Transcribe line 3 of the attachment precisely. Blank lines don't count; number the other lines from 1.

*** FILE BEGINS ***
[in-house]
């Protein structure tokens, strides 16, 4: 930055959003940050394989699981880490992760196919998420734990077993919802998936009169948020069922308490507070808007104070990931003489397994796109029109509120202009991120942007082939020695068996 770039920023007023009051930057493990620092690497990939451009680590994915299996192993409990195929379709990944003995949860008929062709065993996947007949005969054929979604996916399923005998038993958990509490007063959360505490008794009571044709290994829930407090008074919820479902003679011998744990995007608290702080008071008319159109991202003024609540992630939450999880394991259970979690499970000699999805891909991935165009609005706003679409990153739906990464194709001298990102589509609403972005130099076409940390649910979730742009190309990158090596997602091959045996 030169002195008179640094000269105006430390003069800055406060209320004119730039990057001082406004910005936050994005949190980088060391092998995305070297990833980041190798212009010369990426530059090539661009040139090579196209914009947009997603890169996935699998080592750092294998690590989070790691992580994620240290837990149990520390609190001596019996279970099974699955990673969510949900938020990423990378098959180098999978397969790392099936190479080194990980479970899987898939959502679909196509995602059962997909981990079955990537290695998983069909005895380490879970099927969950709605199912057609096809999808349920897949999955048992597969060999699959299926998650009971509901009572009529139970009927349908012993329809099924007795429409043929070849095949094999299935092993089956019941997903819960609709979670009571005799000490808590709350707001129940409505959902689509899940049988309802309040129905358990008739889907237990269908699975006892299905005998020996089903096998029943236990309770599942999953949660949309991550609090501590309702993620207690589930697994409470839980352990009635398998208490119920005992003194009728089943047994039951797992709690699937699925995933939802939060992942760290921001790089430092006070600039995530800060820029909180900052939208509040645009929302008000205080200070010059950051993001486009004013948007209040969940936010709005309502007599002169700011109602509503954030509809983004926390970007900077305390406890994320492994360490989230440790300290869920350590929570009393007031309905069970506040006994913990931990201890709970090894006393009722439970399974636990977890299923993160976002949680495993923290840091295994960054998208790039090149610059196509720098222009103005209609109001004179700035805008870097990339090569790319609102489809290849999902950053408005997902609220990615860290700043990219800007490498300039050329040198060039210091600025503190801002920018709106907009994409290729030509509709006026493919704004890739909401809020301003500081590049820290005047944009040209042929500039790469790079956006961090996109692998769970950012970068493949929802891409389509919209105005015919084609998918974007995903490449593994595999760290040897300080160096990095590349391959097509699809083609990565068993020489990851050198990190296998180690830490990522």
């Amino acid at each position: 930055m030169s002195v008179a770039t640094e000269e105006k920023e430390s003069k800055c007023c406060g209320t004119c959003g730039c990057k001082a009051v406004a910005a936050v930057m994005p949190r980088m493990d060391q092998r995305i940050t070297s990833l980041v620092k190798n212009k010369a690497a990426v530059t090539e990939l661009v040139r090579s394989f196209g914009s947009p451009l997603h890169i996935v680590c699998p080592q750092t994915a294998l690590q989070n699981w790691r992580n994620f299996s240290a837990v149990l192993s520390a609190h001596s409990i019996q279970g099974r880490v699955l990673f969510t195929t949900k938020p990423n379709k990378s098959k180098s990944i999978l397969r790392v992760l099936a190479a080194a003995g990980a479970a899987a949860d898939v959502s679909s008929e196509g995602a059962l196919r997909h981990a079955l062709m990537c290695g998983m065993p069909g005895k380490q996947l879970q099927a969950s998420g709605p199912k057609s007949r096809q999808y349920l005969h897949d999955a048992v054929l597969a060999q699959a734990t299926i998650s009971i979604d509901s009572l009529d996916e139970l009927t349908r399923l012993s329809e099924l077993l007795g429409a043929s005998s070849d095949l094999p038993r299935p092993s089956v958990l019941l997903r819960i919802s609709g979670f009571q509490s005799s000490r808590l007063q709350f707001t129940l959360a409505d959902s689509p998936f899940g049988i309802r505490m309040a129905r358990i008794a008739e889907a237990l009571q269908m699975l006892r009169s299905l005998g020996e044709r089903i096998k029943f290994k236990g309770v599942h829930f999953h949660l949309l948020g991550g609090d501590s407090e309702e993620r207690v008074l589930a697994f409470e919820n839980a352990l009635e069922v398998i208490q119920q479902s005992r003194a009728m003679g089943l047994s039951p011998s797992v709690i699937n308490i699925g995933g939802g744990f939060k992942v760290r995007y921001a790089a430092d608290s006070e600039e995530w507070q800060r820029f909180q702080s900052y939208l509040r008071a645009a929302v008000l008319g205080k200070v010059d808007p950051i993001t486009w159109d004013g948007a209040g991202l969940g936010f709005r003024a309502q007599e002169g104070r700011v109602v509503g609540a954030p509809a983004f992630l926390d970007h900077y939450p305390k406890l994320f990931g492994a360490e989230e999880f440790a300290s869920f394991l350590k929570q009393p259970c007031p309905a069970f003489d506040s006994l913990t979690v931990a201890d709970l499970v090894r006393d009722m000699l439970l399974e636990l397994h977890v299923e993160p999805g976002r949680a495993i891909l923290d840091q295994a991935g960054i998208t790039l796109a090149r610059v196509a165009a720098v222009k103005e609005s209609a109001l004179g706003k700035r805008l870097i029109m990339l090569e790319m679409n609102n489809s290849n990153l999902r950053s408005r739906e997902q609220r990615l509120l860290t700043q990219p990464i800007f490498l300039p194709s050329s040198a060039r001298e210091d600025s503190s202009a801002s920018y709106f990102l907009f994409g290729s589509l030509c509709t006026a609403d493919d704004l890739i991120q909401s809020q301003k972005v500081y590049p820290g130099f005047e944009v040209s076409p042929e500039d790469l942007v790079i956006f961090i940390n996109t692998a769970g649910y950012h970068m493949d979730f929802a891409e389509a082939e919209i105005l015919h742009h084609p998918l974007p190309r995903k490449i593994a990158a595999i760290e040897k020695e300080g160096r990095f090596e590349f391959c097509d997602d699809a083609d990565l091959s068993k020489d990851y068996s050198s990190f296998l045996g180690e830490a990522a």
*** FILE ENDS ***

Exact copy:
């Amino acid at each position: 930055m030169s002195v008179a770039t640094e000269e105006k920023e430390s003069k800055c007023c406060g209320t004119c959003g730039c990057k001082a009051v406004a910005a936050v930057m994005p949190r980088m493990d060391q092998r995305i940050t070297s990833l980041v620092k190798n212009k010369a690497a990426v530059t090539e990939l661009v040139r090579s394989f196209g914009s947009p451009l997603h890169i996935v680590c699998p080592q750092t994915a294998l690590q989070n699981w790691r992580n994620f299996s240290a837990v149990l192993s520390a609190h001596s409990i019996q279970g099974r880490v699955l990673f969510t195929t949900k938020p990423n379709k990378s098959k180098s990944i999978l397969r790392v992760l099936a190479a080194a003995g990980a479970a899987a949860d898939v959502s679909s008929e196509g995602a059962l196919r997909h981990a079955l062709m990537c290695g998983m065993p069909g005895k380490q996947l879970q099927a969950s998420g709605p199912k057609s007949r096809q999808y349920l005969h897949d999955a048992v054929l597969a060999q699959a734990t299926i998650s009971i979604d509901s009572l009529d996916e139970l009927t349908r399923l012993s329809e099924l077993l007795g429409a043929s005998s070849d095949l094999p038993r299935p092993s089956v958990l019941l997903r819960i919802s609709g979670f009571q509490s005799s000490r808590l007063q709350f707001t129940l959360a409505d959902s689509p998936f899940g049988i309802r505490m309040a129905r358990i008794a008739e889907a237990l009571q269908m699975l006892r009169s299905l005998g020996e044709r089903i096998k029943f290994k236990g309770v599942h829930f999953h949660l949309l948020g991550g609090d501590s407090e309702e993620r207690v008074l589930a697994f409470e919820n839980a352990l009635e069922v398998i208490q119920q479902s005992r003194a009728m003679g089943l047994s039951p011998s797992v709690i699937n308490i699925g995933g939802g744990f939060k992942v760290r995007y921001a790089a430092d608290s006070e600039e995530w507070q800060r820029f909180q702080s900052y939208l509040r008071a645009a929302v008000l008319g205080k200070v010059d808007p950051i993001t486009w159109d004013g948007a209040g991202l969940g936010f709005r003024a309502q007599e002169g104070r700011v109602v509503g609540a954030p509809a983004f992630l926390d970007h900077y939450p305390k406890l994320f990931g492994a360490e989230e999880f440790a300290s869920f394991l350590k929570q009393p259970c007031p309905a069970f003489d506040s006994l913990t979690v931990a201890d709970l499970v090894r006393d009722m000699l439970l399974e636990l397994h977890v299923e993160p999805g976002r949680a495993i891909l923290d840091q295994a991935g960054i998208t790039l796109a090149r610059v196509a165009a720098v222009k103005e609005s209609a109001l004179g706003k700035r805008l870097i029109m990339l090569e790319m679409n609102n489809s290849n990153l999902r950053s408005r739906e997902q609220r990615l509120l860290t700043q990219p990464i800007f490498l300039p194709s050329s040198a060039r001298e210091d600025s503190s202009a801002s920018y709106f990102l907009f994409g290729s589509l030509c509709t006026a609403d493919d704004l890739i991120q909401s809020q301003k972005v500081y590049p820290g130099f005047e944009v040209s076409p042929e500039d790469l942007v790079i956006f961090i940390n996109t692998a769970g649910y950012h970068m493949d979730f929802a891409e389509a082939e919209i105005l015919h742009h084609p998918l974007p190309r995903k490449i593994a990158a595999i760290e040897k020695e300080g160096r990095f090596e590349f391959c097509d997602d699809a083609d990565l091959s068993k020489d990851y068996s050198s990190f296998l045996g180690e830490a990522a």